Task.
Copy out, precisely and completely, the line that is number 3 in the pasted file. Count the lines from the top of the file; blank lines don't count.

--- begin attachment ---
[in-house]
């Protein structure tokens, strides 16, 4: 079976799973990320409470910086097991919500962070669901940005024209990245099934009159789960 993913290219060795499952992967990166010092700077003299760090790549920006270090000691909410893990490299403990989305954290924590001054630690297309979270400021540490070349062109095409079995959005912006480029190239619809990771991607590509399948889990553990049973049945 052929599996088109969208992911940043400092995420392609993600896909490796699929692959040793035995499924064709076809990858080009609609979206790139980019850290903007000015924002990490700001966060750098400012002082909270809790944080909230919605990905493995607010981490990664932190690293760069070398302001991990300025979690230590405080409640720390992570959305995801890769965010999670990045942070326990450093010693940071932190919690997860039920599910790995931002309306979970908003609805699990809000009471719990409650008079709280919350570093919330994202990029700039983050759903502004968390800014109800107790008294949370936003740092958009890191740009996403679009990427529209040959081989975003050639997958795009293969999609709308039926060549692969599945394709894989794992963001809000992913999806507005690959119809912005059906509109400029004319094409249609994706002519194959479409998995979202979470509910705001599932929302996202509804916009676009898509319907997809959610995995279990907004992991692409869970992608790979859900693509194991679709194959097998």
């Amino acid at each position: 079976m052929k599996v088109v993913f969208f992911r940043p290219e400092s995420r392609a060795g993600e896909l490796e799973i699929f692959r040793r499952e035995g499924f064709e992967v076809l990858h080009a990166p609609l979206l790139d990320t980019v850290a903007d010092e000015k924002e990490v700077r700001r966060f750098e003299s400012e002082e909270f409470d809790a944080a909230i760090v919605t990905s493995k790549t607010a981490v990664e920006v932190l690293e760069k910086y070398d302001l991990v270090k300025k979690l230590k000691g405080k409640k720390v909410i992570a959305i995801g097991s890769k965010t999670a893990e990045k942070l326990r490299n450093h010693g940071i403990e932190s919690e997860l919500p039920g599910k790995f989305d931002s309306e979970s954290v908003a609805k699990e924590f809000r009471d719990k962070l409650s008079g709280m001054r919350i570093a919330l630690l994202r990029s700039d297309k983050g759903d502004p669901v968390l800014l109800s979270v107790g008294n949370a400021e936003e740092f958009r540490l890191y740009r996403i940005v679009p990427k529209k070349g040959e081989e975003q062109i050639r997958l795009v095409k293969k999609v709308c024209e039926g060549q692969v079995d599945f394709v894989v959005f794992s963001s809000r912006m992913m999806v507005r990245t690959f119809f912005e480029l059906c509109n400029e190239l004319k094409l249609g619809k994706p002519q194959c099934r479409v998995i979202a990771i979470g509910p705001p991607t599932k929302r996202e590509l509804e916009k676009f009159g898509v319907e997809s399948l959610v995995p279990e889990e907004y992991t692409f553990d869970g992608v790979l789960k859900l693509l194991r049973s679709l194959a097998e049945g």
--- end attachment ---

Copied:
């Amino acid at each position: 079976m052929k599996v088109v993913f969208f992911r940043p290219e400092s995420r392609a060795g993600e896909l490796e799973i699929f692959r040793r499952e035995g499924f064709e992967v076809l990858h080009a990166p609609l979206l790139d990320t980019v850290a903007d010092e000015k924002e990490v700077r700001r966060f750098e003299s400012e002082e909270f409470d809790a944080a909230i760090v919605t990905s493995k790549t607010a981490v990664e920006v932190l690293e760069k910086y070398d302001l991990v270090k300025k979690l230590k000691g405080k409640k720390v909410i992570a959305i995801g097991s890769k965010t999670a893990e990045k942070l326990r490299n450093h010693g940071i403990e932190s919690e997860l919500p039920g599910k790995f989305d931002s309306e979970s954290v908003a609805k699990e924590f809000r009471d719990k962070l409650s008079g709280m001054r919350i570093a919330l630690l994202r990029s700039d297309k983050g759903d502004p669901v968390l800014l109800s979270v107790g008294n949370a400021e936003e740092f958009r540490l890191y740009r996403i940005v679009p990427k529209k070349g040959e081989e975003q062109i050639r997958l795009v095409k293969k999609v709308c024209e039926g060549q692969v079995d599945f394709v894989v959005f794992s963001s809000r912006m992913m999806v507005r990245t690959f119809f912005e480029l059906c509109n400029e190239l004319k094409l249609g619809k994706p002519q194959c099934r479409v998995i979202a990771i979470g509910p705001p991607t599932k929302r996202e590509l509804e916009k676009f009159g898509v319907e997809s399948l959610v995995p279990e889990e907004y992991t692409f553990d869970g992608v790979l789960k859900l693509l194991r049973s679709l194959a097998e049945g």